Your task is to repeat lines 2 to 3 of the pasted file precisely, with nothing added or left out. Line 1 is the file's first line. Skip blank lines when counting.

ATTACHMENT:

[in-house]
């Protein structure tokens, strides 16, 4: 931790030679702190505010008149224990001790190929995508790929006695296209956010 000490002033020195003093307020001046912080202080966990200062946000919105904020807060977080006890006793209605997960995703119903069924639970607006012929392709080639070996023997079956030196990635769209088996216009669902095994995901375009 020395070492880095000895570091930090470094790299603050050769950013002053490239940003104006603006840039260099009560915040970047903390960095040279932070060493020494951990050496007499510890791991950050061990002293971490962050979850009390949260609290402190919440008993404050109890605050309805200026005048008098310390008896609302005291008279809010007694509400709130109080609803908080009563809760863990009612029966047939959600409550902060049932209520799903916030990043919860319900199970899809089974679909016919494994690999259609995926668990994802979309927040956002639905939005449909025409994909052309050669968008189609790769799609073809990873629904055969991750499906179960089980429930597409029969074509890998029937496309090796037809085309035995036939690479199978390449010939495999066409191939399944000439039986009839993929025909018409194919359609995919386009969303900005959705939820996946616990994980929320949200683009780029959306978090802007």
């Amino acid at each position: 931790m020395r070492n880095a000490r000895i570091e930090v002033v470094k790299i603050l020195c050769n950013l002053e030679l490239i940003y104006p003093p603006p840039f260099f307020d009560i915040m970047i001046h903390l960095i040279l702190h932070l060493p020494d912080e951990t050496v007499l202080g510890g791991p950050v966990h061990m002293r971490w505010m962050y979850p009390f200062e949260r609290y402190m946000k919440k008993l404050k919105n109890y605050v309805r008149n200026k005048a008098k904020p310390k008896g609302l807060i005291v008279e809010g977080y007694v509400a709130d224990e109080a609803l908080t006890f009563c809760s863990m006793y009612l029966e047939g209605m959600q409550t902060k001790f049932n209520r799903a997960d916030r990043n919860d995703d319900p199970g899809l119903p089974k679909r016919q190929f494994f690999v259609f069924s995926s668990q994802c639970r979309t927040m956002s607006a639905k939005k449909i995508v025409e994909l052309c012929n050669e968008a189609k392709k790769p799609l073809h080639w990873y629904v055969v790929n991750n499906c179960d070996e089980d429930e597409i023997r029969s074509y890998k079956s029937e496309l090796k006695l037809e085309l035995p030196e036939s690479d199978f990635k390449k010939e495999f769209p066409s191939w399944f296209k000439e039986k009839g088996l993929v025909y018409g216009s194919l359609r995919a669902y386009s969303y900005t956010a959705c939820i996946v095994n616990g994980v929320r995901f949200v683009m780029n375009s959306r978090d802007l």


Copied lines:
């Protein structure tokens, strides 16, 4: 931790030679702190505010008149224990001790190929995508790929006695296209956010 000490002033020195003093307020001046912080202080966990200062946000919105904020807060977080006890006793209605997960995703119903069924639970607006012929392709080639070996023997079956030196990635769209088996216009669902095994995901375009 020395070492880095000895570091930090470094790299603050050769950013002053490239940003104006603006840039260099009560915040970047903390960095040279932070060493020494951990050496007499510890791991950050061990002293971490962050979850009390949260609290402190919440008993404050109890605050309805200026005048008098310390008896609302005291008279809010007694509400709130109080609803908080009563809760863990009612029966047939959600409550902060049932209520799903916030990043919860319900199970899809089974679909016919494994690999259609995926668990994802979309927040956002639905939005449909025409994909052309050669968008189609790769799609073809990873629904055969991750499906179960089980429930597409029969074509890998029937496309090796037809085309035995036939690479199978390449010939495999066409191939399944000439039986009839993929025909018409194919359609995919386009969303900005959705939820996946616990994980929320949200683009780029959306978090802007």
């Amino acid at each position: 931790m020395r070492n880095a000490r000895i570091e930090v002033v470094k790299i603050l020195c050769n950013l002053e030679l490239i940003y104006p003093p603006p840039f260099f307020d009560i915040m970047i001046h903390l960095i040279l702190h932070l060493p020494d912080e951990t050496v007499l202080g510890g791991p950050v966990h061990m002293r971490w505010m962050y979850p009390f200062e949260r609290y402190m946000k919440k008993l404050k919105n109890y605050v309805r008149n200026k005048a008098k904020p310390k008896g609302l807060i005291v008279e809010g977080y007694v509400a709130d224990e109080a609803l908080t006890f009563c809760s863990m006793y009612l029966e047939g209605m959600q409550t902060k001790f049932n209520r799903a997960d916030r990043n919860d995703d319900p199970g899809l119903p089974k679909r016919q190929f494994f690999v259609f069924s995926s668990q994802c639970r979309t927040m956002s607006a639905k939005k449909i995508v025409e994909l052309c012929n050669e968008a189609k392709k790769p799609l073809h080639w990873y629904v055969v790929n991750n499906c179960d070996e089980d429930e597409i023997r029969s074509y890998k079956s029937e496309l090796k006695l037809e085309l035995p030196e036939s690479d199978f990635k390449k010939e495999f769209p066409s191939w399944f296209k000439e039986k009839g088996l993929v025909y018409g216009s194919l359609r995919a669902y386009s969303y900005t956010a959705c939820i996946v095994n616990g994980v929320r995901f949200v683009m780029n375009s959306r978090d802007l």